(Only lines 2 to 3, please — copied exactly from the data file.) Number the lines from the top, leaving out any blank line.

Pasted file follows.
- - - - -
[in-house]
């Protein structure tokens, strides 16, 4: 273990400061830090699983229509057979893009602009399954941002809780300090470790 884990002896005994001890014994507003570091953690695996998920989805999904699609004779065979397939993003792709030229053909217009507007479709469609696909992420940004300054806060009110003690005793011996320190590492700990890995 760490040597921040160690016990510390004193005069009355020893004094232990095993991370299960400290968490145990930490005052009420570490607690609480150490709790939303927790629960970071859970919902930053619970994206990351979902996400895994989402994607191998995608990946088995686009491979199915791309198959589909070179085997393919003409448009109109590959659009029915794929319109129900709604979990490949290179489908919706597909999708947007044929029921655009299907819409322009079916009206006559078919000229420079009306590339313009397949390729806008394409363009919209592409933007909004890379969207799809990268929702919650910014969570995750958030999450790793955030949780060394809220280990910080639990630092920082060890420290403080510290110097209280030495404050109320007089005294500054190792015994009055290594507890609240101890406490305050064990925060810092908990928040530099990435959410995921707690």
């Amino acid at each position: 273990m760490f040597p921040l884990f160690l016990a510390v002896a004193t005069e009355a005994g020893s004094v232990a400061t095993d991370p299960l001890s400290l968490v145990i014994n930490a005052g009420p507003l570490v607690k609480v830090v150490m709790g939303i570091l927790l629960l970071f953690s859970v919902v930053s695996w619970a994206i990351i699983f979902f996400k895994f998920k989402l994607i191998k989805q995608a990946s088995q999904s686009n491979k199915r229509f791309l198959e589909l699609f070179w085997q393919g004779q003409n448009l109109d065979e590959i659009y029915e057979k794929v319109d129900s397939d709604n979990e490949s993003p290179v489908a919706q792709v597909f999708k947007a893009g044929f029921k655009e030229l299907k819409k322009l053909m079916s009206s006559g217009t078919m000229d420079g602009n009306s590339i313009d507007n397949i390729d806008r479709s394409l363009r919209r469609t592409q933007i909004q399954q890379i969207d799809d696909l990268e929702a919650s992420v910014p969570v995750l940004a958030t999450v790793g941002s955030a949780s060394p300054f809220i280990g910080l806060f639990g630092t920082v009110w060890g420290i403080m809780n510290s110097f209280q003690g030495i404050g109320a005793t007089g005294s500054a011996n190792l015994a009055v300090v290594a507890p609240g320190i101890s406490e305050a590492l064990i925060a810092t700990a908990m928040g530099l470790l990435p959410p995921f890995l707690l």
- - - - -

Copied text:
């Protein structure tokens, strides 16, 4: 273990400061830090699983229509057979893009602009399954941002809780300090470790 884990002896005994001890014994507003570091953690695996998920989805999904699609004779065979397939993003792709030229053909217009507007479709469609696909992420940004300054806060009110003690005793011996320190590492700990890995 760490040597921040160690016990510390004193005069009355020893004094232990095993991370299960400290968490145990930490005052009420570490607690609480150490709790939303927790629960970071859970919902930053619970994206990351979902996400895994989402994607191998995608990946088995686009491979199915791309198959589909070179085997393919003409448009109109590959659009029915794929319109129900709604979990490949290179489908919706597909999708947007044929029921655009299907819409322009079916009206006559078919000229420079009306590339313009397949390729806008394409363009919209592409933007909004890379969207799809990268929702919650910014969570995750958030999450790793955030949780060394809220280990910080639990630092920082060890420290403080510290110097209280030495404050109320007089005294500054190792015994009055290594507890609240101890406490305050064990925060810092908990928040530099990435959410995921707690």
């Amino acid at each position: 273990m760490f040597p921040l884990f160690l016990a510390v002896a004193t005069e009355a005994g020893s004094v232990a400061t095993d991370p299960l001890s400290l968490v145990i014994n930490a005052g009420p507003l570490v607690k609480v830090v150490m709790g939303i570091l927790l629960l970071f953690s859970v919902v930053s695996w619970a994206i990351i699983f979902f996400k895994f998920k989402l994607i191998k989805q995608a990946s088995q999904s686009n491979k199915r229509f791309l198959e589909l699609f070179w085997q393919g004779q003409n448009l109109d065979e590959i659009y029915e057979k794929v319109d129900s397939d709604n979990e490949s993003p290179v489908a919706q792709v597909f999708k947007a893009g044929f029921k655009e030229l299907k819409k322009l053909m079916s009206s006559g217009t078919m000229d420079g602009n009306s590339i313009d507007n397949i390729d806008r479709s394409l363009r919209r469609t592409q933007i909004q399954q890379i969207d799809d696909l990268e929702a919650s992420v910014p969570v995750l940004a958030t999450v790793g941002s955030a949780s060394p300054f809220i280990g910080l806060f639990g630092t920082v009110w060890g420290i403080m809780n510290s110097f209280q003690g030495i404050g109320a005793t007089g005294s500054a011996n190792l015994a009055v300090v290594a507890p609240g320190i101890s406490e305050a590492l064990i925060a810092t700990a908990m928040g530099l470790l990435p959410p995921f890995l707690l």